5:13pm: “A few teams” remain in talks with the Yanks, per Jack Curry of the YES Network (via Twitter).
3:49pm: The Athletics and Padres are involved, while the Reds do not appear to be, according to SNY.tv’s Andy Martino (Twitter link).
Heyman hears that the Giants have entered the picture (Twitter link). Contrary to Martino, he also suggests that the organizations previously rumored to have interest have dropped back — including the A’s and Pads as well as all of the other ballclubs listed below.
3:11pm: David O’Brien of The Athletic tweets that any trade of Gray won’t include the Braves. There have been no recent discussions between New York and Atlanta, per O’Brien.
1:45pm: The Yankees, who reportedly reached an agreement with Adam Ottavino this afternoon, are “working hard” on a trade of right-hander Sonny Gray, per Fancred’s Jon Heyman (Twitter link). The team’s effort “appears to be getting more serious,” Heyman writes, noting that previous suitors for Gray have included the Reds, Giants, Brewers, Padres, Athletics, Braves and Mariners. It’s not clear that any of those clubs are at the forefront of New York’s current efforts to move Gray, though.
Gray and the Yankees agreed to a $7.5MM salary for the 2019 season recently. While GM Brian Cashman had previously suggested that the Yanks could hold Gray into the 2019 season despite voicing a preference to find a change of scenery for Gray, that possibility became less likely when CC Sabathia was cleared to resume baseball activities following a December angioplasty procedure. With Sabathia back on track for the ’19 season, Gray once again became a more superfluous piece for the Yanks.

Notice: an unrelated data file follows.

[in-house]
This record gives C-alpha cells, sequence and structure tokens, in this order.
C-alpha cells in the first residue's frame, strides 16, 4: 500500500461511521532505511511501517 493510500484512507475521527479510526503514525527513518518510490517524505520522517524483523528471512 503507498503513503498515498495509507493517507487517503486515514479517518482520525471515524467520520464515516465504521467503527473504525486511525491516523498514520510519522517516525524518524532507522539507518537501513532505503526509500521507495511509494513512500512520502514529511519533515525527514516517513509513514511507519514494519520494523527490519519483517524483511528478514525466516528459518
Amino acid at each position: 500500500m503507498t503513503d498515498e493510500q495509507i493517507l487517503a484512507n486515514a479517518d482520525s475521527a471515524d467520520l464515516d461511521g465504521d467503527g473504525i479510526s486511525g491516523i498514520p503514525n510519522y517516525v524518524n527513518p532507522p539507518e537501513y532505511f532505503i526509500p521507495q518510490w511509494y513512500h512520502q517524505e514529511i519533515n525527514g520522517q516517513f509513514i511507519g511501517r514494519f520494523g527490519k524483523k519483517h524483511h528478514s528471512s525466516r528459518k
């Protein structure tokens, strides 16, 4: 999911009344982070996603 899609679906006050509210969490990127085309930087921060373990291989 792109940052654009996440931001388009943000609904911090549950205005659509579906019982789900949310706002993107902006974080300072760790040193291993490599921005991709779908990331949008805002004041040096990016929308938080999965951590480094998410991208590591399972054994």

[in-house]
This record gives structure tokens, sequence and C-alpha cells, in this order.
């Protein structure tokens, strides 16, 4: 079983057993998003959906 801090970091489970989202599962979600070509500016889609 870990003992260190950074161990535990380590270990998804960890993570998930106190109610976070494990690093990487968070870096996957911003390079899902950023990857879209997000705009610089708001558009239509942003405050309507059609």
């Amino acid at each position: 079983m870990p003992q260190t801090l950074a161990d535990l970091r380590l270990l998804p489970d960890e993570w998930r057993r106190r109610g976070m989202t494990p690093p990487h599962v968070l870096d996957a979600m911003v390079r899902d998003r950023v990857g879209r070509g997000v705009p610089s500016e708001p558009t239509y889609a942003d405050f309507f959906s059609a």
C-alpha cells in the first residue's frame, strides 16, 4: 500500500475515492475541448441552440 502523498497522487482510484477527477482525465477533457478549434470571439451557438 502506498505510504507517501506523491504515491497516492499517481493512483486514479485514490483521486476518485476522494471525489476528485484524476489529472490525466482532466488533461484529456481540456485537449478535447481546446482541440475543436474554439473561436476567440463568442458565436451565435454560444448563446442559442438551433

A change of scenery for Gray, 29, only makes sense after he struggled profusely with the Yankees in 2018 — particularly when pitching at Yankee Stadium. Gray posted a ghastly 6.98 ERA at home in 2018 compared to a 3.17 ERA on the road, and while there’s surely more at play in those splits than the surface-level numbers exhibit, the contrast between the two numbers is unequivocally jarring.
Teams interested in Gray are undoubtedly encouraged by the fact that his velocity remained consistent with its previous levels (93.8 mph average fastball), that his swinging-strike rate remained north of 10 percent and that his ground-ball tendencies (50 percent) remained well above league average. Gray actually allowed home runs at his lowest rate since 2015, as well (0.97 HR/9; 13.3% HR/FB) despite pitching more than 40 percent of his innings at the homer-friendly Yankee Stadium.
The righty isn’t far removed from one of the American League’s better arms — he was an in-demand trade commodity at the 2017 deadline when the Yankees acquired him — and he entered the 2018 season with a lifetime 3.45 ERA, 3.67 FIP, 7.8 K/9 and 2.9 BB/9 in 770 1/3 innings. Prior to 2018, he’d only had one season with an ERA higher than 3.55 — an injury-marred 2017 season — and had even finished third in 2015 American League Cy Young voting. While Gray surely has a long way to go to get back to that level, he’s a quality buy-low option whose $7.5MM salary should be affordable for just about any team in need of pitching help.